New Issue: 19: Interdisciplinary Studies in the Long Nineteenth Century, 11, on “Science, Literature, and Darwin’s Legacy”

We are pleased to announce that Issue 11 of 19: Interdisciplinary Studies in the Long Nineteenth Century is now available at  The
issue is entitled ‘Science, Literature, and the Darwin Legacy’ and features the following articles and interview:

  • Paul White, ‘Introduction: Science, Literature, and the Darwin Legacy’
  • Adelene Buckland, ‘Losing the Plot: The Geological Anti-Narrative’
  • Gowan Dawson, ‘‘By a Comparison of Incidents and Dialogue’: Richard Owen, Comparative Anatomy, and Victorian Serial Fiction’
  • David Amigoni, ‘Narrating Darwinian Inheritances: Fields, Life Stories, and the Literature-Science Relation’
  • Gillian Beer, ‘After *Darwin’s Plots’*
  • Daniel Walter Brown, ‘Field Studies: Novels as Darwinian Niches, Poetry for Physicists and Mathematicians’
  • John Robert Holmes, ‘‘The Lay of the Trilobite’: Rereading May Kendall’
  • Emily Ballou, ‘Darwin as Metaphor’
  • Julia Voss, ‘The Curatorial Turn in the Darwin Year 2009′
  • Angelique Richardson, ‘Darwin and Reductionisms: Victorian, Neo-Darwinian, and Postgenomic Biologies’
  • John Dupré, ‘Darwin and Genomics: Regenia Gagnier Interviews John Dupré’

New Issue: Nineteenth-Century Gender Studies 6:3

Issue 6.3 of Nineteenth-Century Gender Studies is now available at

This issue features the following articles and reviews:


  • Lee Behlman, “Loving “Stranger-Wise”: Augusta Webster’s Mother and Daughter and Nineteenth-Century Poetry on Motherhood ”
  • Nicole A. Diederich, “Gothic Doppelgangers and Discourse: Examining the Doubling Practice of (Re)marriage in Jane Eyre”
  • Molly Engelhardt, “Marie Taglioni, Ballerina Extraordinaire: in the Company of Women”
  • Elizabeth Lee Steere, ““Become a sweet and God-fearing woman”: British Women in Haggard’s Early African Romances”


  • Rachel A. Seiler, “Enacting History: Romantic Theatre and the Woman Writer.” Review of Lilla Maria Crisafulli and Keir Elam’s Women’s Romantic Theatre and Drama: History, Agency, and Performativity.
  • Yevgeniya Traps, “Transporting Things: The Spiritual Life of Victorian Objects.” Review of John Plotz’s Portable Property: Victorian Culture on the Move.
  • Alyssa Straight, “The Victorian Social Network: Women Media in Technology and Occult Communications.” Review of Jill Galvan’s The Sympathetic Medium: Feminine Channeling, the Occult, and Communication Technologies.
  • Cheryl Blake Price, “Imagined Criminalities: The New Woman and Crime.” Review of Elizabeth Carolyn Miller’s Framed: The New Woman Criminal in British Culture at the Fin de Siècle.

CFP: “Victorian Futures,” UC-Santa Cruz, July 29-31, 2011 (Dickens Universe)

The Dickens Project invites paper proposals for a conference on Victorian Futures, with keynote speakers Jay Clayton (author of Charles Dickens in Cyberspace: The Afterlife of the Nineteenth Century in Postmodern Culture) and Andrew Elfenbein (author of Romanticism and the Rise of English).  The conference will be held at the University of California, Santa Cruz, beginning on the evening of Friday, July 29 and concluding at lunch-time on Sunday, July 31; papers will be allocated to “threads” to facilitate developing conversations of specific themes and topics.  Submit 1-2 page abstracts and a short c.v. to Rebecca Stern ( by December 15, 2010.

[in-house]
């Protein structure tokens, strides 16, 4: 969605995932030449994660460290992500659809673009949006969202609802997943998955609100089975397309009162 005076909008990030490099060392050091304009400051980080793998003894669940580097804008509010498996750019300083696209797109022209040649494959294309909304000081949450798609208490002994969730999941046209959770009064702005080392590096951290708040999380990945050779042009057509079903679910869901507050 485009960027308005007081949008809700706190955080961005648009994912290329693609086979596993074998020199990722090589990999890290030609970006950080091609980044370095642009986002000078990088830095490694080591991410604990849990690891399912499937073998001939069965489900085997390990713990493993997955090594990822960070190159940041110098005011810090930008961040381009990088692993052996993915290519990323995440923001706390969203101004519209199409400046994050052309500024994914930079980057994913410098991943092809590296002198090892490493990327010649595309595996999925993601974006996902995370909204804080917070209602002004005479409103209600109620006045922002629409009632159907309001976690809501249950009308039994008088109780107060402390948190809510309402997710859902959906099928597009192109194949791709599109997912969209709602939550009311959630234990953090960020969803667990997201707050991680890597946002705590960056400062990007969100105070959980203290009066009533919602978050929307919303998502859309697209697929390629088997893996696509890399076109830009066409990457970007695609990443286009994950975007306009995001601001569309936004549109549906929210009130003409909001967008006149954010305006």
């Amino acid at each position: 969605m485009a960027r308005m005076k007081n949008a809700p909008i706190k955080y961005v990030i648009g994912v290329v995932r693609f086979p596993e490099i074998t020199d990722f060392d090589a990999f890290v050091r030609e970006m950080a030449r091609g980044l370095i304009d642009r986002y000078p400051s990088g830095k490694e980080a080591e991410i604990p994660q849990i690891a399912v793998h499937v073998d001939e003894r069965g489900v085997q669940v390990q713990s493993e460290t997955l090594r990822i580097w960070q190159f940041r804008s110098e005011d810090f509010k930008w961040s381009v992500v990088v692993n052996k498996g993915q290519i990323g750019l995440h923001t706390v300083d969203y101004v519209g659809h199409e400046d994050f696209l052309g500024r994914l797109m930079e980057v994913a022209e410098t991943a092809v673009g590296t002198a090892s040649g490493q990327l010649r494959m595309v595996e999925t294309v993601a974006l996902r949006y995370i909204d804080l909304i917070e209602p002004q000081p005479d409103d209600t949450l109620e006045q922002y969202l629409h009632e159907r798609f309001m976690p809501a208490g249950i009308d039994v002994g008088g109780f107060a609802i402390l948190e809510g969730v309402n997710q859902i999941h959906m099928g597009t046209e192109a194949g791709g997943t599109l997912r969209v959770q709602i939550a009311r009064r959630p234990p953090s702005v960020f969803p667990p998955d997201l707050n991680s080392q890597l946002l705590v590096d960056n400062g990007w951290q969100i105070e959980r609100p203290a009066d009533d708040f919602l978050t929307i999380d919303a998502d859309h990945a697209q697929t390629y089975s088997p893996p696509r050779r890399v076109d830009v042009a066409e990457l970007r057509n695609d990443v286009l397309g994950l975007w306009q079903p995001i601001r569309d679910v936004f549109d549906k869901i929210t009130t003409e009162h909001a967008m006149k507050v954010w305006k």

Papers and panel proposals relevant to the theme of Victorian Futures are welcome.  Potential topics include, but are not limited to:

  • Progress and Its Discontents
  • Prediction, Probability, Risk, Speculation, Gambling
  • Visions and the Visionary
  • Romantic Futures, Victorian Presents
  • Utopia/Dystopia
  • Science Fiction (the “futuristic”)
  • Futures that Never Happened (counterfactuals; counterfictions; narratological explorations of tenses future and conditional; the optative)
  • The Birth of the Author (as historical fact, as biographical challenge, as a critical category)
  • Heavens and Hells
  • Victorian Pasts and Presents (and, of course, Futures)
  • Victorian Afterlives
  • Futures for Victorian Studies


Participants in Victorian Futures are cordially invited to spend all or part of the week following the conference in the redwoods of central California at the annual gathering of the Dickens Universe, an international research group devoted to the study of the novels of Charles Dickens and Victorian literature and culture.

The Dickens Universe‘s study of Great Expectations begins on July 31 and concludes on the evening of Friday, August 5. Confirmed speakers for the week include Andrew Miller; Jonathan Grossman; Kathleen Frederickson; Teresa Mangum; Claire Jarvis; Helena Michie; Joe Childers; and David Kurnick. Academic participants in Victorian Futures who wish to stay on for the Universe will have the opportunity to sign up for one of three established Working Groups which will meet Monday through Wednesday (see below).  They may also convene their own Working Group or participate in the Dickens Universe’s Nineteenth-Century Seminar.  Scholars may thus use the week as an opportunity for extended discussion and scholarly exchange, either with established collaborators or with new acquaintances.  Academic participants in the Universe will experience its wide range of scholarly and convivial events; they also have the opportunity to make a twenty-minute presentation about their current scholarly project in the Nineteenth-Century Seminar, which meets four times during the week.

Please consider the following options:


(i)  Attend Victorian Futures as a speaker or participant.